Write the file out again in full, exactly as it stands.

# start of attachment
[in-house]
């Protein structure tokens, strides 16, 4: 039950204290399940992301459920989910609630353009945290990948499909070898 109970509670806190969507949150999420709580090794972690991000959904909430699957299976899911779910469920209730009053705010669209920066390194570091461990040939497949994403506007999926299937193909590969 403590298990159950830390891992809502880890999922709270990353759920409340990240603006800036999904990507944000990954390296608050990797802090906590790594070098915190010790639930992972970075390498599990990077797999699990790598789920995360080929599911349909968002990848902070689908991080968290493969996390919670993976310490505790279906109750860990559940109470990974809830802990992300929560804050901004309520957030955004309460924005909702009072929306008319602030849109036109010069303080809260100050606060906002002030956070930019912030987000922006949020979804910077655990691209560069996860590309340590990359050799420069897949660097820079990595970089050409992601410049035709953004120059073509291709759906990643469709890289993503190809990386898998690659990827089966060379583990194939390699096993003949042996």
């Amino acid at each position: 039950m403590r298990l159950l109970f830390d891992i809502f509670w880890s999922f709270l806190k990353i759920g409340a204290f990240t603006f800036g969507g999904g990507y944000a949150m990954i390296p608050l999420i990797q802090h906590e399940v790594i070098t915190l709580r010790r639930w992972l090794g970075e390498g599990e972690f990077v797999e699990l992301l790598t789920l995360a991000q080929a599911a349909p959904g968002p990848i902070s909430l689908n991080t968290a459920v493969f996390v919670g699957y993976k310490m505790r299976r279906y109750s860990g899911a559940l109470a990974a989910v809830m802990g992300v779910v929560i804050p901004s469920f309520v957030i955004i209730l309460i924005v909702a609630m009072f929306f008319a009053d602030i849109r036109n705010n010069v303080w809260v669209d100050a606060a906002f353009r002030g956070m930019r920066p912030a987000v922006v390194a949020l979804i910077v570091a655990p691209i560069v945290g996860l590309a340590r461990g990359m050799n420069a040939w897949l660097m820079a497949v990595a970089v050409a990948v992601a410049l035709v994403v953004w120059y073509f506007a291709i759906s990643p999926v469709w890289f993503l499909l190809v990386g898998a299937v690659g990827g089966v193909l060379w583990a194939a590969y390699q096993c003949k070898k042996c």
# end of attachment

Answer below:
[in-house]
């Protein structure tokens, strides 16, 4: 039950204290399940992301459920989910609630353009945290990948499909070898 109970509670806190969507949150999420709580090794972690991000959904909430699957299976899911779910469920209730009053705010669209920066390194570091461990040939497949994403506007999926299937193909590969 403590298990159950830390891992809502880890999922709270990353759920409340990240603006800036999904990507944000990954390296608050990797802090906590790594070098915190010790639930992972970075390498599990990077797999699990790598789920995360080929599911349909968002990848902070689908991080968290493969996390919670993976310490505790279906109750860990559940109470990974809830802990992300929560804050901004309520957030955004309460924005909702009072929306008319602030849109036109010069303080809260100050606060906002002030956070930019912030987000922006949020979804910077655990691209560069996860590309340590990359050799420069897949660097820079990595970089050409992601410049035709953004120059073509291709759906990643469709890289993503190809990386898998690659990827089966060379583990194939390699096993003949042996």
């Amino acid at each position: 039950m403590r298990l159950l109970f830390d891992i809502f509670w880890s999922f709270l806190k990353i759920g409340a204290f990240t603006f800036g969507g999904g990507y944000a949150m990954i390296p608050l999420i990797q802090h906590e399940v790594i070098t915190l709580r010790r639930w992972l090794g970075e390498g599990e972690f990077v797999e699990l992301l790598t789920l995360a991000q080929a599911a349909p959904g968002p990848i902070s909430l689908n991080t968290a459920v493969f996390v919670g699957y993976k310490m505790r299976r279906y109750s860990g899911a559940l109470a990974a989910v809830m802990g992300v779910v929560i804050p901004s469920f309520v957030i955004i209730l309460i924005v909702a609630m009072f929306f008319a009053d602030i849109r036109n705010n010069v303080w809260v669209d100050a606060a906002f353009r002030g956070m930019r920066p912030a987000v922006v390194a949020l979804i910077v570091a655990p691209i560069v945290g996860l590309a340590r461990g990359m050799n420069a040939w897949l660097m820079a497949v990595a970089v050409a990948v992601a410049l035709v994403v953004w120059y073509f506007a291709i759906s990643p999926v469709w890289f993503l499909l190809v990386g898998a299937v690659g990827g089966v193909l060379w583990a194939a590969y390699q096993c003949k070898k042996c």